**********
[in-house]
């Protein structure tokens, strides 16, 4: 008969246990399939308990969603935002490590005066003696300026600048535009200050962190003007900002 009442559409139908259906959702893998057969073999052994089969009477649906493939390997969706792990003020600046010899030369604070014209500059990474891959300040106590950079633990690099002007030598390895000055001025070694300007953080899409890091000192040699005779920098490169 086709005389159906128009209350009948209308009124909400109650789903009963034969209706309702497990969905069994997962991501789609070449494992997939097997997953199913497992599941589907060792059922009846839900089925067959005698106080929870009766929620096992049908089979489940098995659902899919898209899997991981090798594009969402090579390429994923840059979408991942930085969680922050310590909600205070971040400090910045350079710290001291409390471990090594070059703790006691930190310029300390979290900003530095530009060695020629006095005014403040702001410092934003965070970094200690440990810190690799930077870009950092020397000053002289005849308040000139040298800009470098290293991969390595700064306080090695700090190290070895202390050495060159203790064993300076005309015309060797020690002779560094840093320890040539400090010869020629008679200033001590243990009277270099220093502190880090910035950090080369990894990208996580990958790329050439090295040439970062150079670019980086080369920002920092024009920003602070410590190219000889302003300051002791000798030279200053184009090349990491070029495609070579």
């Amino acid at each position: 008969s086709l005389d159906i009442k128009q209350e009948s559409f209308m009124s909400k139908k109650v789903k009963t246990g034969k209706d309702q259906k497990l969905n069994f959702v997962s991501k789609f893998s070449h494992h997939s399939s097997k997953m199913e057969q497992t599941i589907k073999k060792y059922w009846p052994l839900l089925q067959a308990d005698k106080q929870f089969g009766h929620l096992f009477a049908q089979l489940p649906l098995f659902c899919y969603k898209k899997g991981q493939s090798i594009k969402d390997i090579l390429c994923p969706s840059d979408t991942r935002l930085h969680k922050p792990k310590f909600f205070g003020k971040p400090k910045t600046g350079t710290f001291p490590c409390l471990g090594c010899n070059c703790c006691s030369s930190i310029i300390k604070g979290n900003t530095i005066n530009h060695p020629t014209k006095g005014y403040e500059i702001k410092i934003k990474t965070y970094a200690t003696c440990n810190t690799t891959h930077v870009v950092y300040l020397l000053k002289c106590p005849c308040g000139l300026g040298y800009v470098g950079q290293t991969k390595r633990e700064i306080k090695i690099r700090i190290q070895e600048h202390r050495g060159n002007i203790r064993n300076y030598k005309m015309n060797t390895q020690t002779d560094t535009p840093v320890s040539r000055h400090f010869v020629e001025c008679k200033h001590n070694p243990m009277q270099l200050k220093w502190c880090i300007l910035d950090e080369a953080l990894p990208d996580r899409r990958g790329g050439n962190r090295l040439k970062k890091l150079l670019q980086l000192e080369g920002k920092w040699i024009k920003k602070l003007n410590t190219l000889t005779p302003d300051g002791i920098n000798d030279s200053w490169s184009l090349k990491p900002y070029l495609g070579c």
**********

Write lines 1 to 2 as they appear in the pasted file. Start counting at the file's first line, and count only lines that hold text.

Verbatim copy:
[in-house]
């Protein structure tokens, strides 16, 4: 008969246990399939308990969603935002490590005066003696300026600048535009200050962190003007900002 009442559409139908259906959702893998057969073999052994089969009477649906493939390997969706792990003020600046010899030369604070014209500059990474891959300040106590950079633990690099002007030598390895000055001025070694300007953080899409890091000192040699005779920098490169 086709005389159906128009209350009948209308009124909400109650789903009963034969209706309702497990969905069994997962991501789609070449494992997939097997997953199913497992599941589907060792059922009846839900089925067959005698106080929870009766929620096992049908089979489940098995659902899919898209899997991981090798594009969402090579390429994923840059979408991942930085969680922050310590909600205070971040400090910045350079710290001291409390471990090594070059703790006691930190310029300390979290900003530095530009060695020629006095005014403040702001410092934003965070970094200690440990810190690799930077870009950092020397000053002289005849308040000139040298800009470098290293991969390595700064306080090695700090190290070895202390050495060159203790064993300076005309015309060797020690002779560094840093320890040539400090010869020629008679200033001590243990009277270099220093502190880090910035950090080369990894990208996580990958790329050439090295040439970062150079670019980086080369920002920092024009920003602070410590190219000889302003300051002791000798030279200053184009090349990491070029495609070579």